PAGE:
The second intifada, or uprising, began in the autumn of 2000, following a summer of failed peace talks at Camp David. The immediate provocation was a visit by the then head of the Likud party, Ariel Sharon, to the Temple Mount in Jerusalem, the site of the first and second temples of the Jews in the common era, and today the site of the Al Aqsa mosque. Sharon may have wanted to scuttle the peace process with his symbolic demonstration of Israeli power over Islamic sites. The visit provoked demonstrations and violence by Palestinian protesters, to which Israel responded with force.
The deeper cause of the uprising, however, was Palestinian frustration at continued Jewish settlement in the West Bank, increasing doubt that Israel intended to fulfill promises made at Oslo, and ineffective governance by Arafat and the Palestinian Authority. Palestinians dismayed at these failures gave more support to a new generation of leaders, who created alliances with Islamist groups such as Hamas. Militias authorized by Fatah also made allegiance with Hamas.
Hamas, Palestinian Islamic Jihad and other groups' use of suicide bombing had a fundamentally different tenor in the period following the second intifada. Such bombings appeared to be part of a more coordinated effort to achieve strategic parity with the comparitively overwhelming power of the Israeli military. Hamas and other Islamist groups also gained power vis-a-vis the existing secular Palestinian leadership. Hamas' militarism bespoke its potential efficacy and raised its stature in the eyes of many Palestinian civilians. An increasing number shared Hamas' rejection of attempted truces negotiated between Israel and Fatah.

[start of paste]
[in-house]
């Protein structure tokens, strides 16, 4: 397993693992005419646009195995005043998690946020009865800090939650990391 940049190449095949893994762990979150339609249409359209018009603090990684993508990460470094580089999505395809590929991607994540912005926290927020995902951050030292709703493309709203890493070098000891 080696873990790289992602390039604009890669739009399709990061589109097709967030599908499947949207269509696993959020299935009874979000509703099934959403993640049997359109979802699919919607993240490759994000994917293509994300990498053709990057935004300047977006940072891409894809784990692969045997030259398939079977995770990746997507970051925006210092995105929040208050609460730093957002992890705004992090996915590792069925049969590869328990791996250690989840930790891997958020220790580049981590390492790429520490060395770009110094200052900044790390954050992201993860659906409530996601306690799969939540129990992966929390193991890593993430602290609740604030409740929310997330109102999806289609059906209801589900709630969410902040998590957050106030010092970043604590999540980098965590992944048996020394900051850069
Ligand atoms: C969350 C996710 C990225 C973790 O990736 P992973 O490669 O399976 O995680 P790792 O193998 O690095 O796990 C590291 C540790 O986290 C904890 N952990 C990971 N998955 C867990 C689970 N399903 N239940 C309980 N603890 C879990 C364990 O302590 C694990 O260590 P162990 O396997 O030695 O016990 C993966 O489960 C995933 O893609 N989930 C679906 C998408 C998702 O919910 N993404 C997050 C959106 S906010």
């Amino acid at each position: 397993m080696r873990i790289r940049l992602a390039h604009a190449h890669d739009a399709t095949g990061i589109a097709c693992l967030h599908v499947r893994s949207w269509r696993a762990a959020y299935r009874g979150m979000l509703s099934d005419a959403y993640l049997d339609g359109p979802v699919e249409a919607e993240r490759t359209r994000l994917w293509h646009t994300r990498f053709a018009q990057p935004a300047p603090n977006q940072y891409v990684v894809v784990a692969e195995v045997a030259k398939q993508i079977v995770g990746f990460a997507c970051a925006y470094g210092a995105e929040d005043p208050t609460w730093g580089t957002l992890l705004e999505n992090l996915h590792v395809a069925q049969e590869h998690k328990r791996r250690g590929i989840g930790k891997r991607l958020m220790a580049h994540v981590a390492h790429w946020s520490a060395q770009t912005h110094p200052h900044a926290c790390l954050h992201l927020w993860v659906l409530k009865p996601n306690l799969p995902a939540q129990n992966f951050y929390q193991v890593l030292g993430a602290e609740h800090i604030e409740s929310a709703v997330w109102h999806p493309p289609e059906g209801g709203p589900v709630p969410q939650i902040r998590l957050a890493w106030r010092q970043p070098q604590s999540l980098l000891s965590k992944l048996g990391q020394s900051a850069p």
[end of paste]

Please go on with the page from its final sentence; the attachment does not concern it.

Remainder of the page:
Violence spawned self-fulfilling prophecies on both sides, as Serge Schemann pointedly noted in the spring of 2002: "To the Israelis, the endless slaughter of innocents becomes confirmation that the goal of the Arabs is to drive them into the sea. To the Palestinians, the anguished Israeli response becomes a confirmation that they will never willingly fulfill the Palestinians' longings, creating a spiral that only inspires more youths to embrace a murderous death and more Israelis to demand military action."
Hamas also provided badly needed social services, such as schooling and medical care, which helped them garner support.